Don't Fix It

Here's an interesting experiment which flips conventional wisdom on its head. The next time something you own breaks, runs out or gets lost, try not fixing or replacing it.

Decide on an arbitrary time span (a week, a month, whatever) and go without it for that period.

Take a step back. See what happens without it.

This is not what most people do. In our society, it is considered sacrilegious to not endlessly top-up our possessions. You have to go shopping every weekend, refresh your wardrobe every season, crave gifts every holiday. God forbid that you go without some 'essential' for a few days. That's why we have next day delivery, 24-hour stores and automatic orders. Fail to do this and you must be going through financial problems, suffering from a psychiatric disorder or 'letting yourself go.'

That concept rubs me the wrong way, so I do the opposite. It produces some interesting results and is a good way to challenge ingrained paradigms. It forces me to question things, to step outside of my comfort zone and redefine the concept of need. As you might guess, most of the time I end up not wanting to replace it.

For example, a few weeks ago, the headphone jack on my phone broke. Not a huge deal, except that I was used to listening to podcasts for 6+ hours a day - on walks, at the gym, whilst working, as I fell asleep. It felt good to fill every little crevice in the day with learning. In this situation, I guess most people would have brought a new phone or at least had it fixed. But I didn't. The rest of the phone worked fine after all.

For a while, it felt uncomfortable. I would reach for my phone, plug in the headphones and then remember it was broken. Before long, I stopped missing the constant noise in my ears.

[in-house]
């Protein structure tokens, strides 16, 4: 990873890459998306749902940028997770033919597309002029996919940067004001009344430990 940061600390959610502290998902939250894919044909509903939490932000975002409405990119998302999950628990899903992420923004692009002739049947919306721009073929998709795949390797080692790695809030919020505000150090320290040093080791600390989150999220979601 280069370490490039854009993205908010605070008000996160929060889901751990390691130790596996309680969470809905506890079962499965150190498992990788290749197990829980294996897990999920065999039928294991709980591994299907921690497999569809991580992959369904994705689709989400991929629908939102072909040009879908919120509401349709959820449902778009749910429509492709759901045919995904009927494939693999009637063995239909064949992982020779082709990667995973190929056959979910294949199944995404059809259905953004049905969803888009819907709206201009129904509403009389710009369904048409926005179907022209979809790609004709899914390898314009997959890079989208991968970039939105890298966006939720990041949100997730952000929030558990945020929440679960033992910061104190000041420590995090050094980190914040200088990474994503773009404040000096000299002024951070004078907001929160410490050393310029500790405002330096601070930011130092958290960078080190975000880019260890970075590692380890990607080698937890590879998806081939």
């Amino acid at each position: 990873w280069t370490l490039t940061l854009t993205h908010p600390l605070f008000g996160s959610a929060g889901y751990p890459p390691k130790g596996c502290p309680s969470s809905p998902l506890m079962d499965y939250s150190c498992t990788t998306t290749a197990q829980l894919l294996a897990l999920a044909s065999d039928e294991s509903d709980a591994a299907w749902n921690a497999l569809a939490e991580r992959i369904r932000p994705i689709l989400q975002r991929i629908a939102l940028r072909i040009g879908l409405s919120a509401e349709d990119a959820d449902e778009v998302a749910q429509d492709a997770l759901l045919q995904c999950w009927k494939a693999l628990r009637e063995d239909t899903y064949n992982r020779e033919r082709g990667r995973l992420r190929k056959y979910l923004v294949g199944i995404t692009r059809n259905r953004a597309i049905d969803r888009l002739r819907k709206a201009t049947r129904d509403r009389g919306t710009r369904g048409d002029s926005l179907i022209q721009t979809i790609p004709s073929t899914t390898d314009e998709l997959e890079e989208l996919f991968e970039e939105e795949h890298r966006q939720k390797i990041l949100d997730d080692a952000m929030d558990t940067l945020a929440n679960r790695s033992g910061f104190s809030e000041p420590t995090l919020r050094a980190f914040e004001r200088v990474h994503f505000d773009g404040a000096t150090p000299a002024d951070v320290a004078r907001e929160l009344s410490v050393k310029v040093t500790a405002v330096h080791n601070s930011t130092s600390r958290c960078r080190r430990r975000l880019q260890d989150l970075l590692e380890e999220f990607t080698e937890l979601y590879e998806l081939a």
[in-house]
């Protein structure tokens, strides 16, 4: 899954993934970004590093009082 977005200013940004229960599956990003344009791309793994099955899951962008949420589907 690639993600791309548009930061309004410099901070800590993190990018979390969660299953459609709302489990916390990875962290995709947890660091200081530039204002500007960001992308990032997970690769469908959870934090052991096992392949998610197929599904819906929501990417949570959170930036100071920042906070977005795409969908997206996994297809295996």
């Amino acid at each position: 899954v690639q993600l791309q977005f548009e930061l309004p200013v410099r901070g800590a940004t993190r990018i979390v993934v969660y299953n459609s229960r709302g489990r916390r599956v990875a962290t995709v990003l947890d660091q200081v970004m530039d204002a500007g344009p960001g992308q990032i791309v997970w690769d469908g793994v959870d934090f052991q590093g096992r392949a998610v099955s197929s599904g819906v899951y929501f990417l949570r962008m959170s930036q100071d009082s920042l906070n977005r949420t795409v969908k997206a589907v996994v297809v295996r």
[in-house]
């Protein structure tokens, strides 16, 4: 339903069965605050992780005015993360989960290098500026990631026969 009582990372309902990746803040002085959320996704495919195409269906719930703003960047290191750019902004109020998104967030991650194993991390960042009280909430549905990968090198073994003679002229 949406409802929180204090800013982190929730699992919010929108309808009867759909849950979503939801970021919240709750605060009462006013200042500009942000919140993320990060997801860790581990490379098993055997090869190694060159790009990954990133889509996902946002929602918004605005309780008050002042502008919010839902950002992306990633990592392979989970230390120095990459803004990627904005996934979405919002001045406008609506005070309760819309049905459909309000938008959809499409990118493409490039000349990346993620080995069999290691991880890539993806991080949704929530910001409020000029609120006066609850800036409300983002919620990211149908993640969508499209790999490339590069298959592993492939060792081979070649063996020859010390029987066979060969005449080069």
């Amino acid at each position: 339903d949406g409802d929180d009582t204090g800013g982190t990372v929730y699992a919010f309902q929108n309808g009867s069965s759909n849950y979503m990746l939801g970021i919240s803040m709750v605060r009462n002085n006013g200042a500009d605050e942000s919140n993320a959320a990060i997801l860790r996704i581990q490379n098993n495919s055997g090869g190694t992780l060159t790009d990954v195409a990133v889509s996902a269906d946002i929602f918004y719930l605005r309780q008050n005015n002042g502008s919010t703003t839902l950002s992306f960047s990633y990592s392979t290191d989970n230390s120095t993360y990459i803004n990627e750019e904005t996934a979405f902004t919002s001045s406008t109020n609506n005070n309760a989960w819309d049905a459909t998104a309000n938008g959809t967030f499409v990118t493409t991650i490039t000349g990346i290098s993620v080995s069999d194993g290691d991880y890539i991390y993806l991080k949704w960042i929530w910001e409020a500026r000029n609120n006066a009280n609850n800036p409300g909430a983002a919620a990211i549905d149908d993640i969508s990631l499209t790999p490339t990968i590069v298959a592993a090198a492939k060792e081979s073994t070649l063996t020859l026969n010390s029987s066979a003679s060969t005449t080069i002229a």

The silence throughout my day has become welcome. I read more instead, using books to fill the empty time. It adds up to 2 extra library books each week which feels much more meaningful. A lot of the time, I am forced to listen to my own thoughts. This means more ideas, more introspection and more desire to be around other people.

Even if you do decide to refill the gap in your life, the experience is still valuable. It has been an instrumental part of me finding an abundance mindset.  

Let's be honest. We all take countless things for granted every day. It would drive us mad if we tried to appreciate the stuff we use every day. In the least airy-fairy way possible, doing this is a good way to inject a bit more gratitude into your life.     

I find this powerful because it is a way of incorporating minimalism as a conceptual perspective into everyday life.  This is different to make an effort to declutter - it a form of organic evolution which happens naturally over time.  Through continual revision and reflection, you will end up just owning what you truly need. That's what I am finding as I continue to hone my possessions.

Let's see where it takes me.